If you’re confused about what kind of investment to hold in your RRSP and TFSA, don’t worry; you’re not alone. Because both these accounts are so versatile and can contain so many different types of investments, it’s easy to get overwhelmed by all the different choices.
Let’s break it down to see if we can clear up some of the confusion.
What types of investments can you hold in an RRSP and TFSA?
The main types of investments you can hold in your RRSP and TFSA are stocks, bonds, mutual funds, ETFs, and interest-paying assets such as savings deposits, t-bills, and GICs.
With interest rates so low, the interest-paying investments aren’t very wise right now. You’ll be lucky even to beat inflation. It’s recommended to hold some mixture of stocks and bonds for most people. Many Canadians use mutual funds to achieve this mix, but mutual funds have such high fees in Canada that it tends to underperform.
A more comfortable and better way to achieve this mix is by using ETFs, which have much lower fees than mutual funds. However, if you’re the type of person who likes learning about the stock market and picking stocks, you’ll want to look at buying stocks.
The best option: buying stocks
In my opinion, the best type of investment you can hold in your TFSA and RRSP are stocks. There are zero annual fees, you have complete control over what to buy, and there is high growth potential.
Your TFSA and RRSP should be viewed as long-term retirement saving accounts. Because of this, it isn’t wise to take on excessive risk, such as investing 100% of your portfolio in marijuana stocks, for example. The problem with taking on too much risk is if there is a considerable drop in your portfolio, you will never get that contribution room back.
Diversify your portfolio well and pick good-quality stocks that you are confident will still be around in 50 years. Take into consideration a stock such as Sun Life (TSX:SLF)(NYSE:SLF). Sitting at a $34.68 billion market cap and as one of the top insurance, financial services, and wealth management companies in Canada, you can be confident that Sun Life will be around for years to come.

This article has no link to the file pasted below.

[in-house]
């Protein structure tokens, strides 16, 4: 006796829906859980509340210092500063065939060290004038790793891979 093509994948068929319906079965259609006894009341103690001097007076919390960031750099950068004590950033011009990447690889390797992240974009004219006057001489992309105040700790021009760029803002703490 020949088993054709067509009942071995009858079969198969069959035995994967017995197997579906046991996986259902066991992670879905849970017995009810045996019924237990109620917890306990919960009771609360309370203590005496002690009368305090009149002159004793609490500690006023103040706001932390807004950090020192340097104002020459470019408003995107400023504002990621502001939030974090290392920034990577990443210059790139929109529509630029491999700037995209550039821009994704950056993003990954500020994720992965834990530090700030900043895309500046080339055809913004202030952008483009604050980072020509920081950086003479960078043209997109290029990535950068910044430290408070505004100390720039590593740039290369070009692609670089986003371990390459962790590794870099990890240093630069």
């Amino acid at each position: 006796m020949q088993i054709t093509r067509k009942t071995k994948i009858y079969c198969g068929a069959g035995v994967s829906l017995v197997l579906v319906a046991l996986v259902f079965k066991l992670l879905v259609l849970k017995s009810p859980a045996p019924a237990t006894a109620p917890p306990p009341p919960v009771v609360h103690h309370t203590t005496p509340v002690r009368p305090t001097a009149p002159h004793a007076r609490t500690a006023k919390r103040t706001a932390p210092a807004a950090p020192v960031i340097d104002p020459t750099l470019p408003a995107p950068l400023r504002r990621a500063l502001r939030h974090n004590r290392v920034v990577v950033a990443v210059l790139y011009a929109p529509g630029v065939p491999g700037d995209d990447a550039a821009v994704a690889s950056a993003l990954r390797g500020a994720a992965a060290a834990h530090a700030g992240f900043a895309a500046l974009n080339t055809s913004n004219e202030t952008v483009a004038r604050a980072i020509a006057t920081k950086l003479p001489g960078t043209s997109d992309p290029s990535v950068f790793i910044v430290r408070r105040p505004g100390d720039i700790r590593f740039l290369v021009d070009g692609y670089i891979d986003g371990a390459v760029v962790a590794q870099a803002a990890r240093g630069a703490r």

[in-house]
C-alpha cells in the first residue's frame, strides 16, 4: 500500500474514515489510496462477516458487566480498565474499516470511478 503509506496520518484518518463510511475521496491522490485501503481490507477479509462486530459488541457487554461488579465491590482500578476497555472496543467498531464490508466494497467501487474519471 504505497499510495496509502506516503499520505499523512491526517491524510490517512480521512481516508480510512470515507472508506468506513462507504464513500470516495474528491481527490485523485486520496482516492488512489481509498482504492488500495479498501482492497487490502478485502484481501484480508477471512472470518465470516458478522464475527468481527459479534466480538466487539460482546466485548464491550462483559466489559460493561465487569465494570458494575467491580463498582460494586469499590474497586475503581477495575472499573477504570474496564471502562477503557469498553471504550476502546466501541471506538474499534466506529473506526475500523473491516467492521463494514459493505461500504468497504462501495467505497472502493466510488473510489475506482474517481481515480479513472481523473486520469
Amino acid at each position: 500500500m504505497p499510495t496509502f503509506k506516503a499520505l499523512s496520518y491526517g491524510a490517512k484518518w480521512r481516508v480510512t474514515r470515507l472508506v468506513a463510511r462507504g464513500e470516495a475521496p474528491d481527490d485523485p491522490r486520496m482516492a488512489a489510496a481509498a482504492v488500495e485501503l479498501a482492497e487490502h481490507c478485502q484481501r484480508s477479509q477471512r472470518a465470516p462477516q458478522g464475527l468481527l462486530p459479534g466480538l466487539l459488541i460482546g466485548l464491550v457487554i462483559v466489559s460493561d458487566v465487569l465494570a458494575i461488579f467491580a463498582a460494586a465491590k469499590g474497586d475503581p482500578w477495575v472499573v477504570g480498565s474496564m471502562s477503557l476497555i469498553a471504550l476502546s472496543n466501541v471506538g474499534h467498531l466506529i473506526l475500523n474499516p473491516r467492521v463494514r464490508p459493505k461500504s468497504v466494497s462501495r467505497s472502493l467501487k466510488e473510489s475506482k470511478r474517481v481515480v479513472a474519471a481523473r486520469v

Sun Life has been paying dividends for over the past 10 years. The company pays a dividend yield of 3.56%. Since March of 2000, the return on your investment in Sun Life would have been 698% with dividends reinvested. If you had invested $10,000 Sun Life, your money would be worth $79,891 today. You would have benefitted from the compounding effect of dividend reinvestment.
Older Canadians will want to stay invested in Sun Life because of its reliability to provide a constant income stream for years. Younger Canadians can also expect the dividend level to increase over time.
Knowing what to invest in your TFSA or RRSP can be challenging to determine. I strongly feel that the right mix of steady, dividend, blue-chip stocks is the key to building a great retirement fund that will last.
This article represents the opinion of the writer, who may disagree with the “official” recommendation position of a Motley Fool premium service or advisor. We’re Motley! Questioning an investing thesis — even one of our own — helps us all think critically about investing and make decisions that help us become smarter, happier, and richer, so we sometimes publish articles that may not be in line with recommendations, rankings or other content.
Fool contributor Christopher Liew has no position in any of the stocks mentioned.